Metadata regime may boost privacy cases
Amendments to the Telecommunications Act could result in an increased workload for privacy lawyers, according to one special counsel.
The amendments to the Telecommunications (Interception and Access) Act 1979, due to come in to effect on 13 October, require telecommunication companies and communication service providers to retain certain types of information, some of it personal information, for a period of two years.
Bird & Bird special counsel Lisa Vanderwal said this also triggers a series of requirements under the Privacy Act, so law firms need to be notifying their telco and service provider clients to update their privacy policies and alert customers to the changes.
“Law firms may also need to look carefully at how the information that these clients are collecting and storing, to make sure that they're not going beyond the ambit of the legislation,” Ms Vanderwal said.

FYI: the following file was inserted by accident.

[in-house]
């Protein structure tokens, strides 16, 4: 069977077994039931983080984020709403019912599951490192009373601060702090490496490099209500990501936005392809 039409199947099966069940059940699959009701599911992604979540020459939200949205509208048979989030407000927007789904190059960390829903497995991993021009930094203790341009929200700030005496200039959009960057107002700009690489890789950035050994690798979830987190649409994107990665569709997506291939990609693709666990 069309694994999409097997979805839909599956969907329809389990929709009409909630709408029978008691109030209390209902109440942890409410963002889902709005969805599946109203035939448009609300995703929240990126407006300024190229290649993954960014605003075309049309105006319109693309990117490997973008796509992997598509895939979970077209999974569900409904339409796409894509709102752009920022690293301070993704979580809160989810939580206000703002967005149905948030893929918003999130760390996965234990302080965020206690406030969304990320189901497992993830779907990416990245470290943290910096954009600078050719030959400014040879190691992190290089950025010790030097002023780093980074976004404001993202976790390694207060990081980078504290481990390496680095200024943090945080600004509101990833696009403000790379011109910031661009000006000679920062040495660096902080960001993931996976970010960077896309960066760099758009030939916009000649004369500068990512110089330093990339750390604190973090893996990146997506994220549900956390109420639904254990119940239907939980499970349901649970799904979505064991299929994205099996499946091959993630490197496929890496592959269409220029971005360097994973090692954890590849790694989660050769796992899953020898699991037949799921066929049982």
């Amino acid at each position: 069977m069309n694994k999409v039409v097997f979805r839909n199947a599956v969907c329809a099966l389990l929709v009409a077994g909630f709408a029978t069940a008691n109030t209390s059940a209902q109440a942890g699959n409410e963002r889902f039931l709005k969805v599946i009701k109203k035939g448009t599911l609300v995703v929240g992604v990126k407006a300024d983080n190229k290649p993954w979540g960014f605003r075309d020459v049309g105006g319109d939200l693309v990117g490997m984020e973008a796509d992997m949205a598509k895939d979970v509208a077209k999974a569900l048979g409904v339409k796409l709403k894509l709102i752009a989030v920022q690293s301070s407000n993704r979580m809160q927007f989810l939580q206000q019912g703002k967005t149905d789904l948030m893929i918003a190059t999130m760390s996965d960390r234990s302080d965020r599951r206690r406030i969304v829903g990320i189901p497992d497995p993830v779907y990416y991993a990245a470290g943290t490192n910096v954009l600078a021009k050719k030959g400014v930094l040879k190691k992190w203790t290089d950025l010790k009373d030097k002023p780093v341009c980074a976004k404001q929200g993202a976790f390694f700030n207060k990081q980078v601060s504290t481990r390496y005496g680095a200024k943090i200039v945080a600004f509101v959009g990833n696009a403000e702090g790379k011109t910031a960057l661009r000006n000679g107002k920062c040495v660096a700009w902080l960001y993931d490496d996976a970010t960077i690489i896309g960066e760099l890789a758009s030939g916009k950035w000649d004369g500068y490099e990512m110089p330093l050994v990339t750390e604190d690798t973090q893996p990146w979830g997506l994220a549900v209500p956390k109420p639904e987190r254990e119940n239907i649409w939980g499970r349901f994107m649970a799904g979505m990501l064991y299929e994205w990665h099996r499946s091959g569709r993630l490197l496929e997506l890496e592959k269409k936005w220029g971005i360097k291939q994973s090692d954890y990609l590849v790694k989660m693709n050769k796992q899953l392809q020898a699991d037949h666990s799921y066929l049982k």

Ms Vanderwal said most companies have sought, or are in the process of seeking, up to an 18-month extension to the new metadata retention obligations, as is permitted by the legislation but, once the 18-month extension period ends, lawyers may experience an increase in matters relating to the issue.
“For example, in relation to advice on whether these organisations can provide certain information that has been requested by an enforcement authority, or even individuals who see this as an opportunity to ask what personal information those carriers or communications services providers hold about them.”
The flow-on effects to the Privacy Act will likely create new opportunities for lawyers in relation to privacy and data protection over the next 12 months, according to Ms Vanderwal.
“Most organisations with revenues under $3 million have been exempt from the Privacy Act – but these looming legislative changes with respect to metadata collection trump that exemption, and from 13 October all communication service providers and telecommunications carriers will have to comply with the Privacy Act.”
Companies that repeatedly fail to comply with their obligations under the Privacy Act can be fined up to $1.8 million.
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